Millions of us are renters and millions of us are pet owners. But sometimes it’s not easy to be both.
And while recently passed reforms to Victoria’s state tenancy laws will soon give all Victorian renters the right to live with a pet, not all pet-owning renters are quite so lucky. (Scroll to the bottom of the page to find out what the laws in your state have to say about this issue.)
Here’s how to find a pet-friendly apartment and win over your prospective landlord.
It’s an obvious thing to do, but many renters don’t do it – especially when a property listing says “no pets allowed”.
However, previous realestate.com.au surveys revealed that tenants who broached the topic of pets with their landlords were much more likely to get a favourable outcome.
So, don’t be discouraged: Ask the question, but remember to respect the answer.
Pet-phobic landlords and property managers are also more likely to relent on their restrictions when tenants offer to pay more rent.
So, if you have a few spare dollars and are willing to pay above the listed rent to guarantee a home for your pets, then make that clear to your property manager. It could be the difference between a yes and a no.
It’s not unreasonable for a landlord to seek assurances that every inhabitant of their property will treat it with due care.
And while we can’t have pets sign on the dotted line, we can provide details and context about our pets, so that a property manager feels confident about letting them move in.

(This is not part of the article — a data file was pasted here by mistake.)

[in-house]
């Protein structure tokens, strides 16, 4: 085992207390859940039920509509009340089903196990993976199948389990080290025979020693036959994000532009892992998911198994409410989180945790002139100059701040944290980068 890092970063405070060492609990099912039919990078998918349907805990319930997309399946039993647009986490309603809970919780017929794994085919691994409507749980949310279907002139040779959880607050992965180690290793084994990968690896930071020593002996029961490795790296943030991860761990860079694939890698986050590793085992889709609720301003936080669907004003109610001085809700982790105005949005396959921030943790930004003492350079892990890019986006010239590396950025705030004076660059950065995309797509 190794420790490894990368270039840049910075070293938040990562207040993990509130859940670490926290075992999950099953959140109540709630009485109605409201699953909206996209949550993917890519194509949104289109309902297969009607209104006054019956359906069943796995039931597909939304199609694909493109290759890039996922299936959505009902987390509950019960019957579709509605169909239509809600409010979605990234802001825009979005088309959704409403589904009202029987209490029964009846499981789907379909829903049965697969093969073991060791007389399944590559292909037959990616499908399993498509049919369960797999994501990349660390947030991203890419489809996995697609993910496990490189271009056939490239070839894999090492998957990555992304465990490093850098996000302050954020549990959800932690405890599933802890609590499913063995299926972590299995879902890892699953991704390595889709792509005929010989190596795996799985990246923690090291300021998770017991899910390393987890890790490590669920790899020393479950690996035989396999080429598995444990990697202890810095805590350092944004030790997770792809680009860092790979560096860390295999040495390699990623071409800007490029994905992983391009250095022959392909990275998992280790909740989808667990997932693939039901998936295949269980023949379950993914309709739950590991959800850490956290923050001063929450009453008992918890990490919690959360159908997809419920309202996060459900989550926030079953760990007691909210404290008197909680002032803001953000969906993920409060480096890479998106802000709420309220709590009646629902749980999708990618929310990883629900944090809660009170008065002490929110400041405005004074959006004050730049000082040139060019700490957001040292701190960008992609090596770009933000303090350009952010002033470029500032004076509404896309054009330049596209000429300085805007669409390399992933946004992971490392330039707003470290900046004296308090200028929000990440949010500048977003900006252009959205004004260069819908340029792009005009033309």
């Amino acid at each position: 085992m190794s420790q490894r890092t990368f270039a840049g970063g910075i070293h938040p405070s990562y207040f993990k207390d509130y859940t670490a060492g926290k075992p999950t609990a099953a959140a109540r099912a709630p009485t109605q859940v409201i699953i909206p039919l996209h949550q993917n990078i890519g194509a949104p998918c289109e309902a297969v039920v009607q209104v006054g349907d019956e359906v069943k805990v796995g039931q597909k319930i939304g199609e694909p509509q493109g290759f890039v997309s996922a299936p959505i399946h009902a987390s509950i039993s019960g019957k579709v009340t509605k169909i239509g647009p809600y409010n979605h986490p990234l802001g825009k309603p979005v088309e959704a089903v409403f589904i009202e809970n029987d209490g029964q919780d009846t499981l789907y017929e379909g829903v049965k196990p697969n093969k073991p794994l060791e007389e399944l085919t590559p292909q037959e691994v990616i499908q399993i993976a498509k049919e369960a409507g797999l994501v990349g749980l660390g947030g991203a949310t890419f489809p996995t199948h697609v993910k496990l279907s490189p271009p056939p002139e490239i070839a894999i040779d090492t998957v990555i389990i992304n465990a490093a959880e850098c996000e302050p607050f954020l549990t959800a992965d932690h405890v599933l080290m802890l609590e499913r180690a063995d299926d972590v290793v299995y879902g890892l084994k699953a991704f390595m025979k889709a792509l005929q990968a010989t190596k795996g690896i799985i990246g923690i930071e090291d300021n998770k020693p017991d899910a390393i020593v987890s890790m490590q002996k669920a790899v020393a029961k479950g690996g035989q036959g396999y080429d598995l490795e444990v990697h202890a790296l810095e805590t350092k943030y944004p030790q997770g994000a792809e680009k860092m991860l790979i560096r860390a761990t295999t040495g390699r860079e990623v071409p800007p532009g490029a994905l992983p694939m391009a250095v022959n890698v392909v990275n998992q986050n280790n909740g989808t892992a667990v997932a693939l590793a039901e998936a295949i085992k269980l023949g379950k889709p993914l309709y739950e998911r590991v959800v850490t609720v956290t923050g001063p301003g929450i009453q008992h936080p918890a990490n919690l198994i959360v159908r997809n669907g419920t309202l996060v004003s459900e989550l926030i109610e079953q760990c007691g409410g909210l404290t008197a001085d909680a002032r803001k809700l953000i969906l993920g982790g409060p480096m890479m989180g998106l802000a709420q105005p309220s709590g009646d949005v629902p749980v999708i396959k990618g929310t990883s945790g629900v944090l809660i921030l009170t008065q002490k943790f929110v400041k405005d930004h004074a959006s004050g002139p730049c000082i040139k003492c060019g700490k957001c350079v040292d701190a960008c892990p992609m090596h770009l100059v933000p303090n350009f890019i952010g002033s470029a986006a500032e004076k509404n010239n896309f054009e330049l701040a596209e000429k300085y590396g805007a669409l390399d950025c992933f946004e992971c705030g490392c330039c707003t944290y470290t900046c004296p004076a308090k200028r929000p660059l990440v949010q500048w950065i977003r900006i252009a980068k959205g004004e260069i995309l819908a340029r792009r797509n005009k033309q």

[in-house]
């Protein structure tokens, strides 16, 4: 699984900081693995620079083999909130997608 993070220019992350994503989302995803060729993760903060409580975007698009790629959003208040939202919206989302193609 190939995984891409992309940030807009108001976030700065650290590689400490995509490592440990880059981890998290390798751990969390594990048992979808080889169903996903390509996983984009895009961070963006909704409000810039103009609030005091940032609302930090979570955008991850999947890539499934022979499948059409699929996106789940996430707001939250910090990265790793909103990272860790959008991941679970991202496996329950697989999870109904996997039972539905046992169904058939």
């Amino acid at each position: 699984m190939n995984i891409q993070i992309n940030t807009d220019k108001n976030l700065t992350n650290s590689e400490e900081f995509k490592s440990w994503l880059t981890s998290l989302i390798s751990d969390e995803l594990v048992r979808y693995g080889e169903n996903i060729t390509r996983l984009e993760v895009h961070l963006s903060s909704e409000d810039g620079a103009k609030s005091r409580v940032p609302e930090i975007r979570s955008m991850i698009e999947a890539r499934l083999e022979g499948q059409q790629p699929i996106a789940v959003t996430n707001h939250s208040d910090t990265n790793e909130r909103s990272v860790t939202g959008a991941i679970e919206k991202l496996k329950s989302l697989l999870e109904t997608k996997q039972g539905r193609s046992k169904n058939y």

Create a pet reference that includes the pet’s age, temperament and vaccinations history, and attach a recent photograph, to pull at their heartstrings.
You may also want to include character references from a previous property manager, vet or anyone who can credibly speak to your pet’s behaviour.
Good news: Landlords say yes to pets
Retain vaccination certificates, vet receipts and other pet paperwork, so that you can easily produce them if required.
It’s also worth regularly sharing these with your property manager, to give them peace of mind about your pet’s health and status.
Making the effort will remind them you are a caring renter and pet owner.
Think of your furry friend.
Would you want to live in a one-bedroom apartment with no backyard if you were a dog?
Your property search should be suitable for you and your pet. Keeping it within certain parameters will also increase the likelihood that your application will be accepted.
If your landlord or property manager is not fully convinced, ask if they would be willing to lease the property to you on a trial basis.
They can see how your pet is doing in the property, and you can make adjustments to the lease as required.
If you are already in a rental property and thinking about getting a pet, be aware of the space around you.
In smaller spaces, a goldfish is a better idea than a golden retriever.
If you agree to pay a little more to have your pet, or are trialling it out for a short period, get these agreed terms in writing.
If there is any confusion or disputes down the track, everyone can defer to those documents.
You can also draw up a separate pet agreement outlining all terms and your responsibilities.
Offer to remove all trace of your pet’s presence when you leave.
While you are already obligated to clean a property when you depart, providing further commitments to deep clean carpets, treat for fleas and deodorise might be enough to get your pet over the threshold.
Finally, remember that it’s not always the landlord’s decision. Strata and communal laws may prohibit or restrict animals in a property, even if the landlord gives their blessings.